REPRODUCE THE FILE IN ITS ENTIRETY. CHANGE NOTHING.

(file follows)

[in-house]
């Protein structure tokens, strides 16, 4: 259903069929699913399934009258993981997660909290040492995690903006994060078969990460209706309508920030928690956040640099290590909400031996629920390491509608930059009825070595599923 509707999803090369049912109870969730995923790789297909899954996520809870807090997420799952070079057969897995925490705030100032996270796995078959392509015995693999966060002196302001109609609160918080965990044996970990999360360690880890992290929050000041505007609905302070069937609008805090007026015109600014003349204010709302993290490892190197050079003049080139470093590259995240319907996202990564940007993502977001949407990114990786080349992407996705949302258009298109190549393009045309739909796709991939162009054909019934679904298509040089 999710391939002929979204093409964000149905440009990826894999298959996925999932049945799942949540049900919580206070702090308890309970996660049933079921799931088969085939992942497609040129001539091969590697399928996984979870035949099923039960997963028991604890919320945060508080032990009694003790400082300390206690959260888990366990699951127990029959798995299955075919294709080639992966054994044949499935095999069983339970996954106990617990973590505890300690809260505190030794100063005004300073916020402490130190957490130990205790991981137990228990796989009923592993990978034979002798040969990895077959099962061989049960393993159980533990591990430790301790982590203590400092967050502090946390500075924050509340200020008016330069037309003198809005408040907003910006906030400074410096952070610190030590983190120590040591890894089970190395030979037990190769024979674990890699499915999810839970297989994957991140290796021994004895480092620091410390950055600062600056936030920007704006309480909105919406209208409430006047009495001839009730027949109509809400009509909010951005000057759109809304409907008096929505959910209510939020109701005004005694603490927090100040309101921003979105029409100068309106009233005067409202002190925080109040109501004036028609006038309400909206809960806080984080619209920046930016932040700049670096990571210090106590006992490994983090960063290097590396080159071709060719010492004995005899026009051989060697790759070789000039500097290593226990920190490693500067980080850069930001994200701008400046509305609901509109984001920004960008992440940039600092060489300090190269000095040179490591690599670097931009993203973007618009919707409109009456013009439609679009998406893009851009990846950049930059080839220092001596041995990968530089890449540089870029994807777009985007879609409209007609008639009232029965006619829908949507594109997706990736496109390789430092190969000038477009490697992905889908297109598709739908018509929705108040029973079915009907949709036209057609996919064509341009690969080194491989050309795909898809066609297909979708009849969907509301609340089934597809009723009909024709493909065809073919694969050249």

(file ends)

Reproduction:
[in-house]
């Protein structure tokens, strides 16, 4: 259903069929699913399934009258993981997660909290040492995690903006994060078969990460209706309508920030928690956040640099290590909400031996629920390491509608930059009825070595599923 509707999803090369049912109870969730995923790789297909899954996520809870807090997420799952070079057969897995925490705030100032996270796995078959392509015995693999966060002196302001109609609160918080965990044996970990999360360690880890992290929050000041505007609905302070069937609008805090007026015109600014003349204010709302993290490892190197050079003049080139470093590259995240319907996202990564940007993502977001949407990114990786080349992407996705949302258009298109190549393009045309739909796709991939162009054909019934679904298509040089 999710391939002929979204093409964000149905440009990826894999298959996925999932049945799942949540049900919580206070702090308890309970996660049933079921799931088969085939992942497609040129001539091969590697399928996984979870035949099923039960997963028991604890919320945060508080032990009694003790400082300390206690959260888990366990699951127990029959798995299955075919294709080639992966054994044949499935095999069983339970996954106990617990973590505890300690809260505190030794100063005004300073916020402490130190957490130990205790991981137990228990796989009923592993990978034979002798040969990895077959099962061989049960393993159980533990591990430790301790982590203590400092967050502090946390500075924050509340200020008016330069037309003198809005408040907003910006906030400074410096952070610190030590983190120590040591890894089970190395030979037990190769024979674990890699499915999810839970297989994957991140290796021994004895480092620091410390950055600062600056936030920007704006309480909105919406209208409430006047009495001839009730027949109509809400009509909010951005000057759109809304409907008096929505959910209510939020109701005004005694603490927090100040309101921003979105029409100068309106009233005067409202002190925080109040109501004036028609006038309400909206809960806080984080619209920046930016932040700049670096990571210090106590006992490994983090960063290097590396080159071709060719010492004995005899026009051989060697790759070789000039500097290593226990920190490693500067980080850069930001994200701008400046509305609901509109984001920004960008992440940039600092060489300090190269000095040179490591690599670097931009993203973007618009919707409109009456013009439609679009998406893009851009990846950049930059080839220092001596041995990968530089890449540089870029994807777009985007879609409209007609008639009232029965006619829908949507594109997706990736496109390789430092190969000038477009490697992905889908297109598709739908018509929705108040029973079915009907949709036209057609996919064509341009690969080194491989050309795909898809066609297909979708009849969907509301609340089934597809009723009909024709493909065809073919694969050249």